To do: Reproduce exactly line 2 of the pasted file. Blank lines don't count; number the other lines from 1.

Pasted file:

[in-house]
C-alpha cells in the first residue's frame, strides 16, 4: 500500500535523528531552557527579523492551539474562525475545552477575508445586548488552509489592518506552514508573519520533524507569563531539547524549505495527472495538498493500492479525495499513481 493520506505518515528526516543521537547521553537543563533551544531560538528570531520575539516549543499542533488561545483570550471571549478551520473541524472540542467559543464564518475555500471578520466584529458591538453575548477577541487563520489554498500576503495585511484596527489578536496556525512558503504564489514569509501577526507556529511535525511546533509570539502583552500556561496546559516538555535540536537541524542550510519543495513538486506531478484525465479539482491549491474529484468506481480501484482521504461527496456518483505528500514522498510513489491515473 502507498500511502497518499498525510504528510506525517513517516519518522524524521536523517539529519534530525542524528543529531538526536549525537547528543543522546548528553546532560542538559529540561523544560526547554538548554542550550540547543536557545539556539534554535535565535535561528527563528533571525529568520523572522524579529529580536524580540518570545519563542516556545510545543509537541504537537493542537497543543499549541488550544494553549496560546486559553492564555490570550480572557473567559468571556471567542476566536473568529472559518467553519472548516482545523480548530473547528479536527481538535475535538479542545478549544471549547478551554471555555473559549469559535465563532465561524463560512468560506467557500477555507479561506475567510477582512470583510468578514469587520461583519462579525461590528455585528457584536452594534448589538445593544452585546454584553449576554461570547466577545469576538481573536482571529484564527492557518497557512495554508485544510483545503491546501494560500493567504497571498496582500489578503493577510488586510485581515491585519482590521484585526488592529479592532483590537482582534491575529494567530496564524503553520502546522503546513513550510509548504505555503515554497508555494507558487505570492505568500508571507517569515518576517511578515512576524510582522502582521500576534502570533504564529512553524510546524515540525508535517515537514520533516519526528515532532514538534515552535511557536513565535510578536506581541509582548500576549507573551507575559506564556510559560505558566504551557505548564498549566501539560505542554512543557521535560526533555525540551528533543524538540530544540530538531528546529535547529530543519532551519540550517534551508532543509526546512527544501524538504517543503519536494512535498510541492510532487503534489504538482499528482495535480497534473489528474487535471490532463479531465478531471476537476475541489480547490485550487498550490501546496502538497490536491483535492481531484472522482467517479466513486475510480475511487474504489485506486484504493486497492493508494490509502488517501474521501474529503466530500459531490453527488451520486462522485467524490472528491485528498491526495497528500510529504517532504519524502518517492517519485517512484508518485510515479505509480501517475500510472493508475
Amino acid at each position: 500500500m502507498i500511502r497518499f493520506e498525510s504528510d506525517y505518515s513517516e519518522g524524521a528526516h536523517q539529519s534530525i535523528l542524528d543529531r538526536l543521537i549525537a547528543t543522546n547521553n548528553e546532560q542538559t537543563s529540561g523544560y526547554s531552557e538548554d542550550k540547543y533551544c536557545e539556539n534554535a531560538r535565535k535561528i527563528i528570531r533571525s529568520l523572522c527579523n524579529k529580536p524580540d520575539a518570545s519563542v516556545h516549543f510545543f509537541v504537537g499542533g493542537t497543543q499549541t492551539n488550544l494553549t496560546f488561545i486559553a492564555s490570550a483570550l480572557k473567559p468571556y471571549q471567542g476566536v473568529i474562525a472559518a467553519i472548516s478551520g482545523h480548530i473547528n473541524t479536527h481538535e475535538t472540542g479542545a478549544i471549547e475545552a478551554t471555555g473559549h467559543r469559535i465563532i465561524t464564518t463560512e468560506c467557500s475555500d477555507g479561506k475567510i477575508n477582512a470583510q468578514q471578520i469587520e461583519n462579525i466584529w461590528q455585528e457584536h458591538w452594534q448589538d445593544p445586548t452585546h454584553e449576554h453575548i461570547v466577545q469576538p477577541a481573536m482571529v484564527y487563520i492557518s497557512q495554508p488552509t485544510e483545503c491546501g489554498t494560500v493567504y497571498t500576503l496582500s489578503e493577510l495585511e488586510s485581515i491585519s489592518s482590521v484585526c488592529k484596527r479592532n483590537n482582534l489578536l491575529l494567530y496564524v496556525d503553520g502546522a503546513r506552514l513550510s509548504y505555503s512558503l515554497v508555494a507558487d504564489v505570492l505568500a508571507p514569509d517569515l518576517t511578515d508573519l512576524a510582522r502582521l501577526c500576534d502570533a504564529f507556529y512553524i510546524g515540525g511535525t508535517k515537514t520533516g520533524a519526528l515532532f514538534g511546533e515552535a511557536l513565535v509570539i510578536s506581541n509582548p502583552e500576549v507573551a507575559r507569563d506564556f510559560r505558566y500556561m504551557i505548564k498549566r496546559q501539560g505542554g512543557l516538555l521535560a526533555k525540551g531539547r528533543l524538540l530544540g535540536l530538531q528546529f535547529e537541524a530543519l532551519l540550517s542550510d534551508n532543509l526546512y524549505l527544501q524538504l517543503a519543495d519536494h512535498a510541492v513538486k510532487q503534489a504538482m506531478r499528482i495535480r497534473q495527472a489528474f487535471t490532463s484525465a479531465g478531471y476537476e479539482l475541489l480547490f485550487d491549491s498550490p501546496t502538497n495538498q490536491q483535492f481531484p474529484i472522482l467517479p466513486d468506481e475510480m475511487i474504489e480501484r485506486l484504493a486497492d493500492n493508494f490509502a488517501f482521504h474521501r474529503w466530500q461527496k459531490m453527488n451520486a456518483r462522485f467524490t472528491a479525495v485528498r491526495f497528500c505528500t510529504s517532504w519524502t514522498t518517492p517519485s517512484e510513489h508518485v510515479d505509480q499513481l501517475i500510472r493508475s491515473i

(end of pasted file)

C-alpha cells in the first residue's frame, strides 16, 4: 500500500535523528531552557527579523492551539474562525475545552477575508445586548488552509489592518506552514508573519520533524507569563531539547524549505495527472495538498493500492479525495499513481 493520506505518515528526516543521537547521553537543563533551544531560538528570531520575539516549543499542533488561545483570550471571549478551520473541524472540542467559543464564518475555500471578520466584529458591538453575548477577541487563520489554498500576503495585511484596527489578536496556525512558503504564489514569509501577526507556529511535525511546533509570539502583552500556561496546559516538555535540536537541524542550510519543495513538486506531478484525465479539482491549491474529484468506481480501484482521504461527496456518483505528500514522498510513489491515473 502507498500511502497518499498525510504528510506525517513517516519518522524524521536523517539529519534530525542524528543529531538526536549525537547528543543522546548528553546532560542538559529540561523544560526547554538548554542550550540547543536557545539556539534554535535565535535561528527563528533571525529568520523572522524579529529580536524580540518570545519563542516556545510545543509537541504537537493542537497543543499549541488550544494553549496560546486559553492564555490570550480572557473567559468571556471567542476566536473568529472559518467553519472548516482545523480548530473547528479536527481538535475535538479542545478549544471549547478551554471555555473559549469559535465563532465561524463560512468560506467557500477555507479561506475567510477582512470583510468578514469587520461583519462579525461590528455585528457584536452594534448589538445593544452585546454584553449576554461570547466577545469576538481573536482571529484564527492557518497557512495554508485544510483545503491546501494560500493567504497571498496582500489578503493577510488586510485581515491585519482590521484585526488592529479592532483590537482582534491575529494567530496564524503553520502546522503546513513550510509548504505555503515554497508555494507558487505570492505568500508571507517569515518576517511578515512576524510582522502582521500576534502570533504564529512553524510546524515540525508535517515537514520533516519526528515532532514538534515552535511557536513565535510578536506581541509582548500576549507573551507575559506564556510559560505558566504551557505548564498549566501539560505542554512543557521535560526533555525540551528533543524538540530544540530538531528546529535547529530543519532551519540550517534551508532543509526546512527544501524538504517543503519536494512535498510541492510532487503534489504538482499528482495535480497534473489528474487535471490532463479531465478531471476537476475541489480547490485550487498550490501546496502538497490536491483535492481531484472522482467517479466513486475510480475511487474504489485506486484504493486497492493508494490509502488517501474521501474529503466530500459531490453527488451520486462522485467524490472528491485528498491526495497528500510529504517532504519524502518517492517519485517512484508518485510515479505509480501517475500510472493508475